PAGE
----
Here is a brief excerpt from an article written by Stephen Hall, Dan Lovallo, and Reinier Musters for the McKinsey Quarterly, published by McKinsey & Company. To read the complete article, check out other resources, learn more about the firm, obtain subscription information, and register to receive email alerts, please click here.
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Most companies allocate the same resources to the same business units year after year. That makes it difficult to realize strategic goals and undermines performance. Here’s how to overcome resource-allocation inertia.
Picture two global companies, each operating a range of different businesses. Company A allocates capital, talent, and research dollars consistently every year, making small changes but always following the same broad investment pattern. Company B continually evaluates the performance of business units, acquires and divests assets, and adjusts resource allocations based on each division’s relative market opportunities. Over time, which company will be worth more?
If you guessed company B, you’re right. In fact, our research suggests that after 15 years, it will be worth an average of 40 percent more than company A. We also found, though, that the vast majority of companies resemble company A. Therein lies a major disconnect between the aspirations of many corporate strategists to boldly jettison unattractive businesses or double down on exciting new opportunities, and the reality of how they invest capital, talent, and other scarce resources.
For the past two years, we’ve been systematically looking at corporate resource allocation patterns, their relationship to performance, and the implications for strategy. We found that while inertia reigns at most companies, in those where capital and other resources flow more readily from one business opportunity to another, returns to shareholders are higher and the risk of falling into bankruptcy or the hands of an acquirer lower.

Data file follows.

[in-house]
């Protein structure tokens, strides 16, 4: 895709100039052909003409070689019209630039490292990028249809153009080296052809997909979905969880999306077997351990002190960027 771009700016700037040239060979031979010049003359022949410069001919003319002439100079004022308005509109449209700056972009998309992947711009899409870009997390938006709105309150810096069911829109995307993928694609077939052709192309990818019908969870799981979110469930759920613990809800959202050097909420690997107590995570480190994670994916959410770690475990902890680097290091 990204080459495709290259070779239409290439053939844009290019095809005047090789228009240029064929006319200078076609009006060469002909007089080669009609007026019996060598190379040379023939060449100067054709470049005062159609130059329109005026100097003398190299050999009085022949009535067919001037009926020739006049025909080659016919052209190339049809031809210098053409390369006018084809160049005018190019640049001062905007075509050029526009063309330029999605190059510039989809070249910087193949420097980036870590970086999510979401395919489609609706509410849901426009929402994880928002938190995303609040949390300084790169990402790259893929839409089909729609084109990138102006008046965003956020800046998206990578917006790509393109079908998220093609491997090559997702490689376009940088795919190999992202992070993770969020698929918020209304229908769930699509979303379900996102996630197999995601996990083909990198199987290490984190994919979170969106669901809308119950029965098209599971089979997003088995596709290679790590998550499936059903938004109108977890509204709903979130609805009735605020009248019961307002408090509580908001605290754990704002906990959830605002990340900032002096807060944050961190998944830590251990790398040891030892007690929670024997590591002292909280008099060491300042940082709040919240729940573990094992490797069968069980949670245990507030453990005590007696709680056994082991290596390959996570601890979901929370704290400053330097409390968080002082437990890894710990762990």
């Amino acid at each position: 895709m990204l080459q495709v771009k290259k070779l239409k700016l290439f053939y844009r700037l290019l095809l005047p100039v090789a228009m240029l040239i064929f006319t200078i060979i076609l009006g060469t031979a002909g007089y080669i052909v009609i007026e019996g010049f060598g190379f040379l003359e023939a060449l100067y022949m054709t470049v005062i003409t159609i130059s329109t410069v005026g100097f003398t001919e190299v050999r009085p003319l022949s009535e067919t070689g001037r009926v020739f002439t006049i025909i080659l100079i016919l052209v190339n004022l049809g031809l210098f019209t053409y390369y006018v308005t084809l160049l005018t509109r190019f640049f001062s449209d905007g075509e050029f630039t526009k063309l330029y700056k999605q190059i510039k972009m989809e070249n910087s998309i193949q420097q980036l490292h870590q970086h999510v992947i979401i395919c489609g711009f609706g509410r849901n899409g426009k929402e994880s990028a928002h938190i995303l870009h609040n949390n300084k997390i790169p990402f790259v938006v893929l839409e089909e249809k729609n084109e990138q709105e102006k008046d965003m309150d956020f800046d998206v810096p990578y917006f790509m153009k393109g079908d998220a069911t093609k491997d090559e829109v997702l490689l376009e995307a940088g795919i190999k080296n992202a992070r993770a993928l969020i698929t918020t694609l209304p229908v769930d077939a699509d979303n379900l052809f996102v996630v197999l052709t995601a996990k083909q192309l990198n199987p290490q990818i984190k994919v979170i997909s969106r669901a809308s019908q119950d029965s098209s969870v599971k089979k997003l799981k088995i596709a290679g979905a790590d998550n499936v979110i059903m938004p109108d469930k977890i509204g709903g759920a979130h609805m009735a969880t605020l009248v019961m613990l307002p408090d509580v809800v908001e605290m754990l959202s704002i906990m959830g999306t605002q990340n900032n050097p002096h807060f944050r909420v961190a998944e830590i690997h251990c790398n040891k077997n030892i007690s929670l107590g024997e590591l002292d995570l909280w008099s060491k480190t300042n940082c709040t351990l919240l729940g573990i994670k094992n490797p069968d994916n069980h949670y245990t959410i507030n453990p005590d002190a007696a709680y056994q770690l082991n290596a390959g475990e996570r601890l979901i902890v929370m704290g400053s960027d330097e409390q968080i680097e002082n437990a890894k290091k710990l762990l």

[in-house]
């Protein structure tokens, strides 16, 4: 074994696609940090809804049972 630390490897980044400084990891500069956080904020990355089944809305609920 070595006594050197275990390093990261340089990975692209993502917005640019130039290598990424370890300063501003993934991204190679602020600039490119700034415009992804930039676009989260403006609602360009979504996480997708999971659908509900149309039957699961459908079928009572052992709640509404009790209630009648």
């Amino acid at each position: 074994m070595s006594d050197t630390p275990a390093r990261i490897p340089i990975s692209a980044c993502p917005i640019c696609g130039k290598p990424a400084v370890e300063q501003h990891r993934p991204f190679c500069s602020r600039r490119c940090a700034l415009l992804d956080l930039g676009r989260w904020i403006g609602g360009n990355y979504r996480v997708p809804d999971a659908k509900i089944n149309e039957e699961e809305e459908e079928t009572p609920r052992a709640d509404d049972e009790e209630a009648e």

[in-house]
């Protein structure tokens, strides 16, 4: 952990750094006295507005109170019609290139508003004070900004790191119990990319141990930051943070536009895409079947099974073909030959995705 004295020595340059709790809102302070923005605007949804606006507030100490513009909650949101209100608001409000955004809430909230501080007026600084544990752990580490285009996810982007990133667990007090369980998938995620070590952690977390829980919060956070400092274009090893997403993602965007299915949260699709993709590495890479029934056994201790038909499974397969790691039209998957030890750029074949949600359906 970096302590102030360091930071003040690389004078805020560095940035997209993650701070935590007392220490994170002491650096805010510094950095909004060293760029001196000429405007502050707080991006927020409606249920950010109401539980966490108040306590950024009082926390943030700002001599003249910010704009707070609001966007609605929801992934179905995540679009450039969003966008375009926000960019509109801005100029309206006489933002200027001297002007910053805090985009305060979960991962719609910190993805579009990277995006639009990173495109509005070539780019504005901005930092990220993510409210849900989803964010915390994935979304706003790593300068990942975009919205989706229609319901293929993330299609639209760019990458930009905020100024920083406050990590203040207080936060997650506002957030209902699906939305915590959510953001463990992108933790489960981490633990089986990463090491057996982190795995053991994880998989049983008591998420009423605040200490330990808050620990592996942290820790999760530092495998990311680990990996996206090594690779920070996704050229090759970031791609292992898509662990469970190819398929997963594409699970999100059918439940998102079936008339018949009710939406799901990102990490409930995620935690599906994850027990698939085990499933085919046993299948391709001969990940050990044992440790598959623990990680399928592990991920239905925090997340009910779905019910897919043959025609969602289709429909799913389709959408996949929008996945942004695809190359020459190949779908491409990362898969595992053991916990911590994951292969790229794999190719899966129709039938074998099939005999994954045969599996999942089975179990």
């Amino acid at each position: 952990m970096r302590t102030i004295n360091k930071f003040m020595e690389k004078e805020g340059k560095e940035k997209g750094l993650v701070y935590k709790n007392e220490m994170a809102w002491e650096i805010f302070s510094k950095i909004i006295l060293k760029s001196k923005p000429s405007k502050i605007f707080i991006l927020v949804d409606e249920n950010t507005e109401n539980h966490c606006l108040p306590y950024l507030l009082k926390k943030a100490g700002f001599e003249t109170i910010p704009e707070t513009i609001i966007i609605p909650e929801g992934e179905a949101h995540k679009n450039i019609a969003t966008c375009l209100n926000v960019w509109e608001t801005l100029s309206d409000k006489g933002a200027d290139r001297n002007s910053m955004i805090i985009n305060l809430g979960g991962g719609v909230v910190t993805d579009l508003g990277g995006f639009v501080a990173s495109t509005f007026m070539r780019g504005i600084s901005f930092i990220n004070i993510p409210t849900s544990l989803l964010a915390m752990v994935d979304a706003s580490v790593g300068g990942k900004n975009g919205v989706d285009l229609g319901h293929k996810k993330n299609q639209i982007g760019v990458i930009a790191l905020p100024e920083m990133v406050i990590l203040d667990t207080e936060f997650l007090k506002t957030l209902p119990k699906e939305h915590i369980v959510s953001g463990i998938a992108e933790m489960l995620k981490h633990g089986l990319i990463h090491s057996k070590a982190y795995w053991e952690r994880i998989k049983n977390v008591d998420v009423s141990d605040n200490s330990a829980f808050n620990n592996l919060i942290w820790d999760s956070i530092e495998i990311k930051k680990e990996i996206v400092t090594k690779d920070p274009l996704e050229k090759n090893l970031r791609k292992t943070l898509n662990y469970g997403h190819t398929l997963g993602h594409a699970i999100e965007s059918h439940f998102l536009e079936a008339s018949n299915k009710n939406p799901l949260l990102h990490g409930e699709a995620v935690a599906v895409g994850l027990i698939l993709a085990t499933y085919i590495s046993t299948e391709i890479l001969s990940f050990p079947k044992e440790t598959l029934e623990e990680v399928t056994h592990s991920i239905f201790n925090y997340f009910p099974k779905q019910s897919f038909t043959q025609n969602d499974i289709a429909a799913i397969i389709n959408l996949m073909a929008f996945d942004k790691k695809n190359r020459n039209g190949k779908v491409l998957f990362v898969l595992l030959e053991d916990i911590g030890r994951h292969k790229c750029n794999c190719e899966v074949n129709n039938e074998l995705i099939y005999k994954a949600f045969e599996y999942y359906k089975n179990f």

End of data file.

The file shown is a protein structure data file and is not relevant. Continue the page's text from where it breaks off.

We’ve also reviewed the causes of inertia (such as cognitive biases and politics) and identified a number of steps companies can take to overcome them. These include introducing new decision rules and processes to ensure that the allocation of resources is a top-of-mind issue for executives, and remaking the corporate center so it can provide more independent counsel to the CEO and other key decision makers.
We’re not suggesting that executives act as investment portfolio managers. That implies a search for stand-alone returns at any cost rather than purposeful decisions that enhance a corporation’s long-term value and strategic coherence. But given the prevalence of stasis today, most organizations are a long way from the head-long pursuit of disconnected opportunities. Rather, many leaders face a stark choice: shift resources among their businesses to realize strategic goals or run the risk that the market will do it for them. Which would you prefer?
Weighing the evidence
Every year for the past quarter century, US capital markets have issued about $85 billion of equity and $536 billion in associated corporate debt. During the same period, the amount of capital allocated or reallocated within multibusiness companies was approximately $640 billion annually—more than equity and corporate debt combined.1 While most perceive markets as the primary means of directing capital and recycling assets across industries, companies with multiple businesses actually play a bigger role in allocating capital and other resources across a spectrum of economic opportunities.
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Here is a direct link to the complete article.